Livestock Disease Trends – October 2013

In many parts of the country the drought took its toll, with reports of protein and energy deficiencies being received.

Some heavily pregnant cows were unable to rise and there were reports of difficulty in calving, retained afterbirths and numerous prolapses of the vagina, cervix and uterus. Due to the dusty conditions and Vitamin A deficiency, numerous reports of eye infections were also received.

Vets said they were concerned that animals would not conceive due to their present poor condition and suggested it would be advisable to postpone the breeding season until animals are in a better condition. Discuss the best breeding plan for your situation with your vet.

  • An increase in internal and external parasites means farmers should be aware that animals in poor condition are much more susceptible to these and heavy mortalities could take place once it starts raining and larvae are numerous on the short sprouting grass.
  • Water snails, the intermediate hosts of liver and conical fluke worms are also concentrated in smaller water sources and farmers should be aware of clinical signs in animals such as bottle jaw, anaemia and diarrhoea. They should take representative faecal samples to their vet for egg counts.
  • Now is the time to evaluate your tick control programme. Once it starts raining there will be a drastic increase in larval tick numbers. If these can be controlled right from the start, fewer ticks will be present later in the season. Discuss measures with your vet to make sure the parasiticides you’re using are still controlling the parasites effectively. 

Many mortalities due to tick-transmitted diseases such as African and Asiatic red water anaplasmosis and heartwater were recorded. These diseases will increase further after the first good rains. Observe the animals daily and treat as soon as clinical signs are observed.

  • Blackquarter, swelled head, botulism, lumpy skin disease and pneumonia were reported. These could have been avoided if a proper vaccination programne was followed.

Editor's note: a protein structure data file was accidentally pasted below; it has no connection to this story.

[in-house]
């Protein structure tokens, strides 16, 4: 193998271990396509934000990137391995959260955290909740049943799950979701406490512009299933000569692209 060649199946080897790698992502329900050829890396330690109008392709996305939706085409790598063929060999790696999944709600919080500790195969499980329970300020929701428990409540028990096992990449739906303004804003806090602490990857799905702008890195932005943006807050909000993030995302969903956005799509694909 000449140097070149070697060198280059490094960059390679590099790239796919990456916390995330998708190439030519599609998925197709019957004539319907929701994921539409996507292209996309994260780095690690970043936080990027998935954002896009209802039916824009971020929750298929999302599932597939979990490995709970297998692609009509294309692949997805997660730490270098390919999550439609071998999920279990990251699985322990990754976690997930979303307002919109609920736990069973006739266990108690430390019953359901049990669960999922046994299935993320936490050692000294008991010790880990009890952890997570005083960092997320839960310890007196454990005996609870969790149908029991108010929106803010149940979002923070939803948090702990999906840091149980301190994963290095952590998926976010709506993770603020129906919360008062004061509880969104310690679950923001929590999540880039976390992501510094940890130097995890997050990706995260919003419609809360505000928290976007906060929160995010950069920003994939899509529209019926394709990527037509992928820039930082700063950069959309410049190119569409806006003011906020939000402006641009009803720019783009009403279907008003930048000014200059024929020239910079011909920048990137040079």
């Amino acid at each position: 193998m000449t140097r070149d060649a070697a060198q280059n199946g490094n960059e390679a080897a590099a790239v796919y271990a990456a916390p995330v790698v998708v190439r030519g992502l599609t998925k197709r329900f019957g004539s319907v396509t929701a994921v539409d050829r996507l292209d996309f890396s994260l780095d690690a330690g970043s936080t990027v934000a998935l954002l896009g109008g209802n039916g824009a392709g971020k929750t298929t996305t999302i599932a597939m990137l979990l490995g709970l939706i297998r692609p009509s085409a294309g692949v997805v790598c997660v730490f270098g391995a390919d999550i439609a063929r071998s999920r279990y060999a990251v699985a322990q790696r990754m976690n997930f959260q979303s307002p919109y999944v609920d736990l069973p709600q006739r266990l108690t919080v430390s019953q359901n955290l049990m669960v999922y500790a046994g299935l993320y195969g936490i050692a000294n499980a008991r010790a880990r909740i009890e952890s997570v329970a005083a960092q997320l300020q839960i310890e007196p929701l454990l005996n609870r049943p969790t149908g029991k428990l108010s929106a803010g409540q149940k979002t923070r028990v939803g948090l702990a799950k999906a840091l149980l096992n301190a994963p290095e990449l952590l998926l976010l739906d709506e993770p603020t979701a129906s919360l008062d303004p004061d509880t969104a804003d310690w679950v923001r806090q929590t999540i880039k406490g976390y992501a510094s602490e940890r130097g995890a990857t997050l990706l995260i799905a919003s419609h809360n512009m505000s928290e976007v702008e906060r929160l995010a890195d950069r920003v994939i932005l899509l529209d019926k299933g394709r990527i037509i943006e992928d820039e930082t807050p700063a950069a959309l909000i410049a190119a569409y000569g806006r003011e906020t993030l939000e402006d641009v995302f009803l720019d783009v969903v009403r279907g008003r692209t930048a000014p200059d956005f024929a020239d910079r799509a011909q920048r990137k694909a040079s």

• On many farms biosecurity measures are ignored. This can be deduced from the increase seen in venereal diseases. Spend some time with your vet and plan how to put the biosecurity measures in place.
  • When there are food shortages animals eat anything that is green and therefore numerous plant poisonings were recorded: tulip, Lantana, ink berry, gousiekte, gifblaar, slangkop, plakkies and chinkerinchee.

Be aware of old fertilizer bags left unattended as 16 out of 55 cattle died when they got access to them. Beware of urea getting wet after rain – numerous deaths were recorded.

Feedlot Report

Sheep feedlots

  • October was a relatively good month when it came to animal health in sheep feedlots. However, there were a lot of weak lambs included in groups of sheep arriving at feedlots. The immune system and mineral status of sheep from drought-stricken areas and where grazing is scarce were depressed and the sheep had problems adapting to the improved rations. Many of the weaker lambs did not survive transportation.
  • Welcome rain at most of the feedlots lessened the dust problem. As a result, fewer cases of pneumonia were seen. But foot problems increased In the wet kraals.
  • A large percentage of weak animals died and had numerous internal abscesses caused by Trueperella pyogenes or Corynebacterium ovis.

Cattle feedlots

  • Most problems in October were due to dust and nutrition-related conditions. The fact that the supply of nutritional substances was erratic caused numerous losses. Many feedlots were compelled to change rations from time to time and the quick change from chop to maize in the ration led to acidosis outbreaks and animal mortalities.
  • Liver abscesses as a result of rumen wall damage were seen and were accompanied by acidosis. Pleuritis and lung condemnations occurred due to pneumonia where dust and winter conditions were severe.